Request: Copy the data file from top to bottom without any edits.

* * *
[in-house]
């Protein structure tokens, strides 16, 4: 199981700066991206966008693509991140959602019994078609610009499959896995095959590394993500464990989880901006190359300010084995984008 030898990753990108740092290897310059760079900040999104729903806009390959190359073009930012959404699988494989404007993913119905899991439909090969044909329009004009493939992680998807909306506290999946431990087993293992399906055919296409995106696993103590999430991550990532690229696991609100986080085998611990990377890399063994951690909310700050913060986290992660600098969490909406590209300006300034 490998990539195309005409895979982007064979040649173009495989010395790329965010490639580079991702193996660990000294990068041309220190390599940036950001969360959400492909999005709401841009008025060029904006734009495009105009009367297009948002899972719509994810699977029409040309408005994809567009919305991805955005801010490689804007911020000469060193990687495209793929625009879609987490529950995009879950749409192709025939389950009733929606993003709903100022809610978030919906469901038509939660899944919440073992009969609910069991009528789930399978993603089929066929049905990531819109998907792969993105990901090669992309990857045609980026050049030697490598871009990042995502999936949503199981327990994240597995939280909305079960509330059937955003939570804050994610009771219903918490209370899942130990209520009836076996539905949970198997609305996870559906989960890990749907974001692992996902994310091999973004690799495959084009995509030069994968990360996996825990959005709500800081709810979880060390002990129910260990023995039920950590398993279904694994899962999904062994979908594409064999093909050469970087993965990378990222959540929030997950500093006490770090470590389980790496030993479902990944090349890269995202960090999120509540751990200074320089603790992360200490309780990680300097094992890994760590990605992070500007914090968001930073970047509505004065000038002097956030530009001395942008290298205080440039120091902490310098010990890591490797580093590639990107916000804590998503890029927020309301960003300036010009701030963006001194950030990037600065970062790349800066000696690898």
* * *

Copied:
[in-house]
């Protein structure tokens, strides 16, 4: 199981700066991206966008693509991140959602019994078609610009499959896995095959590394993500464990989880901006190359300010084995984008 030898990753990108740092290897310059760079900040999104729903806009390959190359073009930012959404699988494989404007993913119905899991439909090969044909329009004009493939992680998807909306506290999946431990087993293992399906055919296409995106696993103590999430991550990532690229696991609100986080085998611990990377890399063994951690909310700050913060986290992660600098969490909406590209300006300034 490998990539195309005409895979982007064979040649173009495989010395790329965010490639580079991702193996660990000294990068041309220190390599940036950001969360959400492909999005709401841009008025060029904006734009495009105009009367297009948002899972719509994810699977029409040309408005994809567009919305991805955005801010490689804007911020000469060193990687495209793929625009879609987490529950995009879950749409192709025939389950009733929606993003709903100022809610978030919906469901038509939660899944919440073992009969609910069991009528789930399978993603089929066929049905990531819109998907792969993105990901090669992309990857045609980026050049030697490598871009990042995502999936949503199981327990994240597995939280909305079960509330059937955003939570804050994610009771219903918490209370899942130990209520009836076996539905949970198997609305996870559906989960890990749907974001692992996902994310091999973004690799495959084009995509030069994968990360996996825990959005709500800081709810979880060390002990129910260990023995039920950590398993279904694994899962999904062994979908594409064999093909050469970087993965990378990222959540929030997950500093006490770090470590389980790496030993479902990944090349890269995202960090999120509540751990200074320089603790992360200490309780990680300097094992890994760590990605992070500007914090968001930073970047509505004065000038002097956030530009001395942008290298205080440039120091902490310098010990890591490797580093590639990107916000804590998503890029927020309301960003300036010009701030963006001194950030990037600065970062790349800066000696690898």